SALT LAKE CITY -- Several Utah construction companies are being forced to pay nearly $2 million in back wages to their workers after federal investigators found 2,700 Utah construction workers were cheated out of thousands of dollars.
“You feel abused, just used, you feel like a slave,” said Michael Pierce, who is a construction worker in Salt Lake City.
The U.S. Department of Labor says several Utah construction companies violated the Fair Labor Standards Act.
“I worked a whole week for a guy and finished the job, and he never paid us; it was like six or seven of us,” Pierce said.
Investigators said the key violation was misclassification.
“Misclassification is where you take a worker who, we would in most ways regard as an employee, and you treat them as an independent contractor, you act as if they're their own business when in reality they're not,” said David Weil, who is the United States Wage and Hour Administrator for the Department of Labor.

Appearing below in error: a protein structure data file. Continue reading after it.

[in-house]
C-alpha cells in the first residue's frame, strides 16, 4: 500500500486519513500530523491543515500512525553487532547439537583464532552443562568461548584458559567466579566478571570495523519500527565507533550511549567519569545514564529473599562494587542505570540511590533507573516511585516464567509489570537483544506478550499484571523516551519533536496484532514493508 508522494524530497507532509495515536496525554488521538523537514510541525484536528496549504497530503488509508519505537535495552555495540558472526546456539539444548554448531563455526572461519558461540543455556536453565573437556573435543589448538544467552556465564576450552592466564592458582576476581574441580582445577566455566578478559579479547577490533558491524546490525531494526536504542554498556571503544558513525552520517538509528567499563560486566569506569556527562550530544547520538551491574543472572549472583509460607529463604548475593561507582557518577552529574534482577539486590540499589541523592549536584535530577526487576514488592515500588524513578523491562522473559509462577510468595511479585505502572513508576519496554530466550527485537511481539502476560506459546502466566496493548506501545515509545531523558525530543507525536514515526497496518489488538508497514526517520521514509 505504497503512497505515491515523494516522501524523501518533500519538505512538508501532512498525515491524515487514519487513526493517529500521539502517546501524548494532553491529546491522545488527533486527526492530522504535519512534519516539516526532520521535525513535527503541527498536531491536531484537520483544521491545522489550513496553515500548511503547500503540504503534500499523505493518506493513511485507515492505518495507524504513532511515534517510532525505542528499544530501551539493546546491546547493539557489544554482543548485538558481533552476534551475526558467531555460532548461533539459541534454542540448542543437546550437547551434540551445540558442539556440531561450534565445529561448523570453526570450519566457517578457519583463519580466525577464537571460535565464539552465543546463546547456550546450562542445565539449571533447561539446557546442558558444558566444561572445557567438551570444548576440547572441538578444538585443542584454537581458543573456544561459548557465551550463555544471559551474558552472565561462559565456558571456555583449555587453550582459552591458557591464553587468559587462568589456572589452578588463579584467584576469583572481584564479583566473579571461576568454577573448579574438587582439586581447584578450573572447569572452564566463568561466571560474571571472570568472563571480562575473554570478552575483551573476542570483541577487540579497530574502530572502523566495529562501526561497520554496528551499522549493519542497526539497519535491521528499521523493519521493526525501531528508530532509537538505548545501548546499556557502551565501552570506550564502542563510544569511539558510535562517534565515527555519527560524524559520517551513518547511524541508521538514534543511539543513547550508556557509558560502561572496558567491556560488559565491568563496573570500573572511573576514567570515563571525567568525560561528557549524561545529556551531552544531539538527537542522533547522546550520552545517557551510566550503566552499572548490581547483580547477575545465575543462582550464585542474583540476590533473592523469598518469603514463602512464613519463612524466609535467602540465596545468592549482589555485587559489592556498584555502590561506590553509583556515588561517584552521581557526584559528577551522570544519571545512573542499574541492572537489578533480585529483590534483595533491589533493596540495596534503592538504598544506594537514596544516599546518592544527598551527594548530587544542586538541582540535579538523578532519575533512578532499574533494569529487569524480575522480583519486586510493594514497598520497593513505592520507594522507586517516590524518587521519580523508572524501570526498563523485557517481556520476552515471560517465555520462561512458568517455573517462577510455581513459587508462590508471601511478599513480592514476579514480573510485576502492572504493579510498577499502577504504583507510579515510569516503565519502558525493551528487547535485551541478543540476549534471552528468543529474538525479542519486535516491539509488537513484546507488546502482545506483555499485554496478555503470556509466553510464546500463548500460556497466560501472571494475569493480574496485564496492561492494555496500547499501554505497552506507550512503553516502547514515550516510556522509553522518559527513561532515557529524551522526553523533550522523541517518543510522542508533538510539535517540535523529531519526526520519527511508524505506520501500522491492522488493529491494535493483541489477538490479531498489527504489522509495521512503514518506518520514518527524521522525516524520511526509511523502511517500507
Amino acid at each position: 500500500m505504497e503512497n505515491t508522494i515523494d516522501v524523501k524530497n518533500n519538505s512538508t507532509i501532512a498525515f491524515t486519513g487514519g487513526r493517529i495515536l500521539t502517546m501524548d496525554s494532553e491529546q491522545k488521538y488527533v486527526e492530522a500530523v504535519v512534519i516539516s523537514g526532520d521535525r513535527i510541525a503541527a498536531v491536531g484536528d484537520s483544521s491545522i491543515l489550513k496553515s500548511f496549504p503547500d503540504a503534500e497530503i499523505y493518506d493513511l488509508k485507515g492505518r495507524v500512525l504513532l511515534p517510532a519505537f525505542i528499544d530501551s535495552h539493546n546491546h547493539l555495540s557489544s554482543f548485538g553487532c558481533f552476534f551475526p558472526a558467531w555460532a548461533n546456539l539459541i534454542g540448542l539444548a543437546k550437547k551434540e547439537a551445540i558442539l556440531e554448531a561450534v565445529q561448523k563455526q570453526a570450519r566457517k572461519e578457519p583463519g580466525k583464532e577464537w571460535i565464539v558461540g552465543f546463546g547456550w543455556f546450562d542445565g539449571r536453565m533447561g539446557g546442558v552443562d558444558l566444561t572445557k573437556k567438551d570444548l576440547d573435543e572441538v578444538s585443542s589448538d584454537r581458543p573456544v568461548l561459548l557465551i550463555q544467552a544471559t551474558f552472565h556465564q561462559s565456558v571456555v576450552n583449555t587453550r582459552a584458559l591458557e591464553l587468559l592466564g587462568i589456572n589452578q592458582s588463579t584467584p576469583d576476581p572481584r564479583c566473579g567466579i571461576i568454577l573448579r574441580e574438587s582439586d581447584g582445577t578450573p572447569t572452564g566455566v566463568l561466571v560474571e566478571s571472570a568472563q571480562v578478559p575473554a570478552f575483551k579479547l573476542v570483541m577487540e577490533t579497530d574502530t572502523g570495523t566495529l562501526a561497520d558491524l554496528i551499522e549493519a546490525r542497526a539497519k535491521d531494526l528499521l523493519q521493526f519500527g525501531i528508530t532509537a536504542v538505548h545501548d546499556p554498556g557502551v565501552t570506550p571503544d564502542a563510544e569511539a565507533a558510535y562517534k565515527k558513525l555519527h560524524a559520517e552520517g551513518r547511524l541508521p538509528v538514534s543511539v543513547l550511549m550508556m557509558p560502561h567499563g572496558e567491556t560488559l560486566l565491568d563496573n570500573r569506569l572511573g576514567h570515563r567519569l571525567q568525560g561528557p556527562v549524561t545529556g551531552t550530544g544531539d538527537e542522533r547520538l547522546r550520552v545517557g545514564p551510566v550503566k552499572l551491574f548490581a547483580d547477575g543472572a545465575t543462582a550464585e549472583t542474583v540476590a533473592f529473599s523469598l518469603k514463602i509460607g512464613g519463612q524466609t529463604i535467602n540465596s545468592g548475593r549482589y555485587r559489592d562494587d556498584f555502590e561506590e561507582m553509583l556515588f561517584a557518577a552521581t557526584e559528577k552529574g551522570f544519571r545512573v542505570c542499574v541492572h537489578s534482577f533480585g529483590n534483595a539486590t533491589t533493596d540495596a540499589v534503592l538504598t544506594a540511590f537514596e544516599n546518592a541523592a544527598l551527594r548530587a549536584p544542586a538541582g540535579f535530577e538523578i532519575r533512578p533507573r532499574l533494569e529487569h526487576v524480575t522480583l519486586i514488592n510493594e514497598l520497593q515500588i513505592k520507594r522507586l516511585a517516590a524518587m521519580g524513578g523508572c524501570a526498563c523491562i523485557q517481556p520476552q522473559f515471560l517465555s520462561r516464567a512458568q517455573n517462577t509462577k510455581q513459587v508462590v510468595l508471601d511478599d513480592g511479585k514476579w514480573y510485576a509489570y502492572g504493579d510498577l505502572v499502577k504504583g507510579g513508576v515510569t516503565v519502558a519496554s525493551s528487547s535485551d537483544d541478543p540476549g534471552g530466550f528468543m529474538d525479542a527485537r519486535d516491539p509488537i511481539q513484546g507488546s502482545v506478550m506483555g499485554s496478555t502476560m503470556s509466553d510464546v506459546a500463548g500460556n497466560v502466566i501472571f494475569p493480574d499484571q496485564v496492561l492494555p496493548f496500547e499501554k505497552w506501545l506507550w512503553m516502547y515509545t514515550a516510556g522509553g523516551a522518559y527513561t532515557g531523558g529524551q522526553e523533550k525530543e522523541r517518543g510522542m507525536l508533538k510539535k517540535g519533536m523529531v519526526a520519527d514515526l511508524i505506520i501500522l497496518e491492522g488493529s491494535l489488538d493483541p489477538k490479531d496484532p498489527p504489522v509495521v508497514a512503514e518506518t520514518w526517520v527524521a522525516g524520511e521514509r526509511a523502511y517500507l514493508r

The misclassifications allegedly made it so the companies didn't have to pay payroll taxes, unemployment, insurance and workers compensation. They were accused of denying workers minimum wage and overtime pay.
“A lot are immigrants, they think they have a piece of the American dream, they own their own company," said Dale Cox, President of Utah AFL-CIO. "The part that was left out was, 'Oh, by the way, you're responsible for your own payroll services and insurance.'"
The U.S. Department of Labor says these type of violations happen all across the country, but here in Utah we're growing faster than ever and that's why they decided to focus here.
“Hopefully other states can see what we did here, what our legislature was able to do once we recognized what the problem was, and we can put an end to that business model,” Cox said.
The model made it near impossible for those who were following the law to compete, as those engaging in the alleged misclassification schemes were able to complete work at a much lower cost.
“Finally seeing some action, I'm very happy for the people that work, employees that have been degraded--and I'm very happy to see contractors be responsible for their actions of working with these people,” said Alan Johnson, president of IMS Masonry.
“Basically a few bad apples that don't pay us; for the most part they’re good guys, they pay us fair,” Pierce said.
Click here for a press release from the United States Department of Labor that offers more information about the issues with construction worker pay in Utah and Arizona.